Companies with employees in the European Union (EU) could be affected by a landmark proposal to regulate the use of artificial intelligence (AI) across the region.
The EU Artificial Intelligence Act, now working its way through the legislative process, is expected to shape technology and standards worldwide.
The act comprises a broad set of rules seeking to regulate the use of AI across industries and social activities, noted Jean-François Gerard, a Brussels-based attorney for Freshfields Bruckhaus Deringer.
The AI regulation proposes a sliding scale of rules based on risk: the higher the perceived risk, the stricter the rule, he said. The proposal would classify different AI applications as unacceptable, high, limited or minimal risks, according to a client briefing Gerard helped produce.
The proposed law, which the European Commission (EC) introduced in April 2021, is expected to play a major part in shaping AI in the EU, serve as a model for regulatory authorities around the world and affect companies globally that have operations in Europe.
“The AI Act aims to ensure that AI systems placed and used in the European market are safe and respect existing legislation on fundamental rights and values of the European Union, among which is the General Data Protection Regulation [GDPR],” said Johanne Boelhouwer, an attorney with Dentons in Amsterdam.
“In this way, the act facilitates an internal market for safe and reliable AI systems while preventing market fragmentation. AI needs to be legitimate, ethical and technically robust,” she added.
A Risk-Based Approach
In its risk-based approach, the AI Act distinguishes between allowing a light legal regime for AI applications with negligible risk and banning applications with unacceptable risk, Boelhouwer said. “Between these extremes, stricter regulations apply as the risk increases. These range from nonbinding self-regulatory soft law impact assessments with codes of conduct to onerous, externally audited compliance requirements,” she said.
High-risk AI systems would be allowed in the European market if they meet mandatory requirements and undergo a prior conformity assessment, according to Boelhouwer, who said these systems must meet rules related to data management, transparency, record keeping, human oversight, accuracy and security.
The proposal will become law once both the EC—representing EU member states—and the European Parliament agree on a common version of the text, she said. Negotiations should be complex, given the thousands of amendments that political groups proposed in the European Parliament, Boelhouwer said.
Beyond its application in EU member countries, the act is expected to embed norms and values into AI technology’s architecture, extending its influence beyond Europe, according to Marc Elshof, an attorney with Dentons in Amsterdam.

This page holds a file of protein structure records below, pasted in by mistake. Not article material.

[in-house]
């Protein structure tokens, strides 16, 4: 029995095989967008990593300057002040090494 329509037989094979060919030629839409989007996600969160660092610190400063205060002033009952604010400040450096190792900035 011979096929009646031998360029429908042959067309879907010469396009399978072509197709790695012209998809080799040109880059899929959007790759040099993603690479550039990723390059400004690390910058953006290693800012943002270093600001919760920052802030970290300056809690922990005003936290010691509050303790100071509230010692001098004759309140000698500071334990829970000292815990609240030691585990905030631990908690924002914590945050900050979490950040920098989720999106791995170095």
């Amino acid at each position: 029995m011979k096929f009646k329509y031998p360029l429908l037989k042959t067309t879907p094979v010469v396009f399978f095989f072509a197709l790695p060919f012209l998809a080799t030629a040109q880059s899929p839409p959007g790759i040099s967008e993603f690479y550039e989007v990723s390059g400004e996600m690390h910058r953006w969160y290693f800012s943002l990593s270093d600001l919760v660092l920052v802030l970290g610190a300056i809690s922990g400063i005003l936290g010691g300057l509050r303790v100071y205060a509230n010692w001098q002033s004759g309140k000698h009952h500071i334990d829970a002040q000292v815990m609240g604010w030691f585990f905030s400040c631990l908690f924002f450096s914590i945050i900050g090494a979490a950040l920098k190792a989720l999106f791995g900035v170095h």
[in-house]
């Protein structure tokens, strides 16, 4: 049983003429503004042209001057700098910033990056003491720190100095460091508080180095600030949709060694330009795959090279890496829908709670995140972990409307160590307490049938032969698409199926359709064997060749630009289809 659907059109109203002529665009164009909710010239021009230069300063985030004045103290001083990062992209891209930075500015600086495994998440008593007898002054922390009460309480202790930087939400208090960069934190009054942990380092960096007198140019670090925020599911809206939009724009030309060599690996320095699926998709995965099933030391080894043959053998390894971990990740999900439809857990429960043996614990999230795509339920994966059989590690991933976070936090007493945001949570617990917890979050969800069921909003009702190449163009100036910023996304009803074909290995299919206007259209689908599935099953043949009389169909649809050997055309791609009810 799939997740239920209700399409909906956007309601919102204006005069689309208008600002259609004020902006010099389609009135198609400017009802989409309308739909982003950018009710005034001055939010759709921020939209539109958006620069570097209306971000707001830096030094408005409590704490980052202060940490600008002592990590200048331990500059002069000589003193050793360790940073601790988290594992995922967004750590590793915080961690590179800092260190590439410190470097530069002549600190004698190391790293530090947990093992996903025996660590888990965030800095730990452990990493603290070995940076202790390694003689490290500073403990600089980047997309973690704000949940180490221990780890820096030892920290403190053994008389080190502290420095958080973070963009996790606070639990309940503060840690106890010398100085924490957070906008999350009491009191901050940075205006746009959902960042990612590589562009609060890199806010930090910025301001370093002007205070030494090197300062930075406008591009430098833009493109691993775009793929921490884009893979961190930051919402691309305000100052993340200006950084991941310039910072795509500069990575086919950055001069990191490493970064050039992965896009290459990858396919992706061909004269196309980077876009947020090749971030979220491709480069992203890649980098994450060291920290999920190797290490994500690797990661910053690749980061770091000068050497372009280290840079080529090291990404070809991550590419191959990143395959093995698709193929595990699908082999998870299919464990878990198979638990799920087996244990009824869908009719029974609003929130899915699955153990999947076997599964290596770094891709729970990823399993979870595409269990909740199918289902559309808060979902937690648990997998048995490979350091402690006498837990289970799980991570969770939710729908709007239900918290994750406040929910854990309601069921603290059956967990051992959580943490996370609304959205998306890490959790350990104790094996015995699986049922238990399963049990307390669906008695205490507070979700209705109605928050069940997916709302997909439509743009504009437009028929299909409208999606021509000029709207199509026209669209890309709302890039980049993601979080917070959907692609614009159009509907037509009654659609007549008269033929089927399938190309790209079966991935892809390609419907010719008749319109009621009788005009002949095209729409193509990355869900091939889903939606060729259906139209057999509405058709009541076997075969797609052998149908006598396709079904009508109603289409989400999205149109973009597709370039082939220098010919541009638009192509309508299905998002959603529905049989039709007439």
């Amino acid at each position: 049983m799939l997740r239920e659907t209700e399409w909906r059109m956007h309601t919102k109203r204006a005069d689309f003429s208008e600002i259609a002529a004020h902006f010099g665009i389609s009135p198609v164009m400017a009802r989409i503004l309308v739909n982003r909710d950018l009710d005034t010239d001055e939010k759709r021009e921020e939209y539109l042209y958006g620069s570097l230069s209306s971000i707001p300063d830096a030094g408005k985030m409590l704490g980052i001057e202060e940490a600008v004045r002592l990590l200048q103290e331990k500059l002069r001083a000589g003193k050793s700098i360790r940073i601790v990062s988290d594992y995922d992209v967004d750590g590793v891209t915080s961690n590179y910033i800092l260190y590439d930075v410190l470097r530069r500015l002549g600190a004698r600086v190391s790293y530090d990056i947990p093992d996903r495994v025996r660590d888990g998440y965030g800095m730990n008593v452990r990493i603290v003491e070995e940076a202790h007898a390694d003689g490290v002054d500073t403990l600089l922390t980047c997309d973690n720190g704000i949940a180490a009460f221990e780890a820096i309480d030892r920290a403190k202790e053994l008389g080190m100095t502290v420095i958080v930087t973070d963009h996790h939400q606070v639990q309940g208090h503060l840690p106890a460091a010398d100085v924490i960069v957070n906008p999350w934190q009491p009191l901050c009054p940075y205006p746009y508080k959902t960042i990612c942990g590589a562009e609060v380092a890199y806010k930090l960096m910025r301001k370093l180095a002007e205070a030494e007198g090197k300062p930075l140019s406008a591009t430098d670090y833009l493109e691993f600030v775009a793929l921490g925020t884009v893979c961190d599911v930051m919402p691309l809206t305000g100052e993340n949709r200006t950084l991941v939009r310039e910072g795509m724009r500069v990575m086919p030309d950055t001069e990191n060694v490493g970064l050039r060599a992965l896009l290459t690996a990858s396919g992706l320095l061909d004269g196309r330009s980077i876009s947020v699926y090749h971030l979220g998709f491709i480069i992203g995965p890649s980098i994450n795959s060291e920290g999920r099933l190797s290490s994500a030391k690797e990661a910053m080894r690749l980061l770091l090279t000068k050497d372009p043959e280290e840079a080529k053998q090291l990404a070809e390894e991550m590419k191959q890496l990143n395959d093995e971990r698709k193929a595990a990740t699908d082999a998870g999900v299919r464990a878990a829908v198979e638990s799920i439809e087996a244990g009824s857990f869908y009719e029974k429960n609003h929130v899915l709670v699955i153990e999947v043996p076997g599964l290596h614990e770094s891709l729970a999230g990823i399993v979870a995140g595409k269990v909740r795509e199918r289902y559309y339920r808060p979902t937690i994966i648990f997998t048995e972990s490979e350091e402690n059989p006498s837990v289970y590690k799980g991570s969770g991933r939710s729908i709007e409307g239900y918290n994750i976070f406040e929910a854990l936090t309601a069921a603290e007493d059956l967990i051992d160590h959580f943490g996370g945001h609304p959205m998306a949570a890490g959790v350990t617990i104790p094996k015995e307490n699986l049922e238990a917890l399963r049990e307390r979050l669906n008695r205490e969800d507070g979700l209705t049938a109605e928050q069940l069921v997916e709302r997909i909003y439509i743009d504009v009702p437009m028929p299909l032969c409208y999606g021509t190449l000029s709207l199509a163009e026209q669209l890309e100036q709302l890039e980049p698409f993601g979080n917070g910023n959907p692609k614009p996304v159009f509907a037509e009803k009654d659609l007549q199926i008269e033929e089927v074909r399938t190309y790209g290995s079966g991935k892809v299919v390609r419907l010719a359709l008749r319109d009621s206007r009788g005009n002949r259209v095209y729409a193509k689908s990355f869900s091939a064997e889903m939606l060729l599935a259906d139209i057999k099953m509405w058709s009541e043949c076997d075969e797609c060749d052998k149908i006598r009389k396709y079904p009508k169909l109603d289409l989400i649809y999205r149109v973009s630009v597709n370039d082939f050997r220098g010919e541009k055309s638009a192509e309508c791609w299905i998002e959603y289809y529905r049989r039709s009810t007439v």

Employment Uses: High Risk
AI systems used in employment contexts such as recruiting and performance evaluation would be considered “high risk” under the draft legislation and subject to heavy compliance requirements, legal experts said.
“This will be new to the many employers who have been using so-called people analytics tools for years with limited compliance requirements” other than data privacy and, in some jurisdictions, the need to inform and consult with employee representatives, Gerard said.
Employers would need to ensure the AI systems they consider using in these contexts meet all of the requirements of the act, including that they have successfully undergone a conformity assessment and compliance certification, Boelhouwer said. The conformity assessment would be an obligation for AI systems providers, but employers shouldn’t use systems that haven’t passed the assessment, she said.
“For example, employers who consider giving employees a bad performance review on the basis of algorithms that can read people’s feelings through text, voice tone, facial expressions and gestures can’t simply implement such systems without ensuring compliance with the AI Act,” she said.
Such AI systems may appreciably impact people’s future career prospects and livelihoods, Boelhouwer noted.
“The act emphasizes that companies should be very mindful of biases in the AI systems throughout the recruitment process’s evaluation, promotion or retention of those persons. These AI systems may lead to discrimination, for example, against women, certain age groups, persons with disabilities, or persons of certain racial or ethnic origins or sexual orientation,” she said.
AI systems used to monitor employees’ performance and behavior may also affect their rights to data protection and privacy, and employers should continue to comply with the GDPR when the use of AI systems involves processing personal data, she added.
“Recruitment algorithms, which have been widely used by large employers, especially in the tech industry, led to some heated discussion about algorithmic bias and discrimination,” Gerard said, adding that some have called for banning AI from recruitment.
The act would apply to AI users inside the EU as well as to those in other countries if the system’s output, such as content, recommendations or decisions, affects activity in the EU.
Dinah Wisenberg Brin is a reporter and writer based in Philadelphia.